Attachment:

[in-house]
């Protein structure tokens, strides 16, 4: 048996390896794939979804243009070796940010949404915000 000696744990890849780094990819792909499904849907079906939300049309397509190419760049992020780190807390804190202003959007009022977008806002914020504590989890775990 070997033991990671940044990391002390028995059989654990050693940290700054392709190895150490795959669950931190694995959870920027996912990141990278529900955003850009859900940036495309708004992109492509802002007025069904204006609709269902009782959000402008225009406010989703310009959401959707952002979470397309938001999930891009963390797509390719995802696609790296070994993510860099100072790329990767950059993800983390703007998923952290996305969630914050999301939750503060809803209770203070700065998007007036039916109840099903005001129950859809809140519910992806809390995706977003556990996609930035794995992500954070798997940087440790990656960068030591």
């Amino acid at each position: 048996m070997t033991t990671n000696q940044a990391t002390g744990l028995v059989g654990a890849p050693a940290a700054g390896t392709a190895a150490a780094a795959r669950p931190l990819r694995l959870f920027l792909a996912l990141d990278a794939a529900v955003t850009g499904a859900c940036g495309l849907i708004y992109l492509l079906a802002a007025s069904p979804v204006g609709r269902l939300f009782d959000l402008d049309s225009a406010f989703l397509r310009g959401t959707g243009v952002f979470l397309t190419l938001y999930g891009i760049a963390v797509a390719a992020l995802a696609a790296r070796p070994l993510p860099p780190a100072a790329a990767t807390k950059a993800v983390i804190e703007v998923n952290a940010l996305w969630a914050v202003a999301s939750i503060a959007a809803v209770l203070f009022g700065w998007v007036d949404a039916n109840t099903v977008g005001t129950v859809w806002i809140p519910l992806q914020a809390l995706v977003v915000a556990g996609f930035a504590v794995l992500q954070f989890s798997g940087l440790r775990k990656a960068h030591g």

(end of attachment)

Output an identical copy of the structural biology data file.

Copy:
[in-house]
């Protein structure tokens, strides 16, 4: 048996390896794939979804243009070796940010949404915000 000696744990890849780094990819792909499904849907079906939300049309397509190419760049992020780190807390804190202003959007009022977008806002914020504590989890775990 070997033991990671940044990391002390028995059989654990050693940290700054392709190895150490795959669950931190694995959870920027996912990141990278529900955003850009859900940036495309708004992109492509802002007025069904204006609709269902009782959000402008225009406010989703310009959401959707952002979470397309938001999930891009963390797509390719995802696609790296070994993510860099100072790329990767950059993800983390703007998923952290996305969630914050999301939750503060809803209770203070700065998007007036039916109840099903005001129950859809809140519910992806809390995706977003556990996609930035794995992500954070798997940087440790990656960068030591």
């Amino acid at each position: 048996m070997t033991t990671n000696q940044a990391t002390g744990l028995v059989g654990a890849p050693a940290a700054g390896t392709a190895a150490a780094a795959r669950p931190l990819r694995l959870f920027l792909a996912l990141d990278a794939a529900v955003t850009g499904a859900c940036g495309l849907i708004y992109l492509l079906a802002a007025s069904p979804v204006g609709r269902l939300f009782d959000l402008d049309s225009a406010f989703l397509r310009g959401t959707g243009v952002f979470l397309t190419l938001y999930g891009i760049a963390v797509a390719a992020l995802a696609a790296r070796p070994l993510p860099p780190a100072a790329a990767t807390k950059a993800v983390i804190e703007v998923n952290a940010l996305w969630a914050v202003a999301s939750i503060a959007a809803v209770l203070f009022g700065w998007v007036d949404a039916n109840t099903v977008g005001t129950v859809w806002i809140p519910l992806q914020a809390l995706v977003v915000a556990g996609f930035a504590v794995l992500q954070f989890s798997g940087l440790r775990k990656a960068h030591g």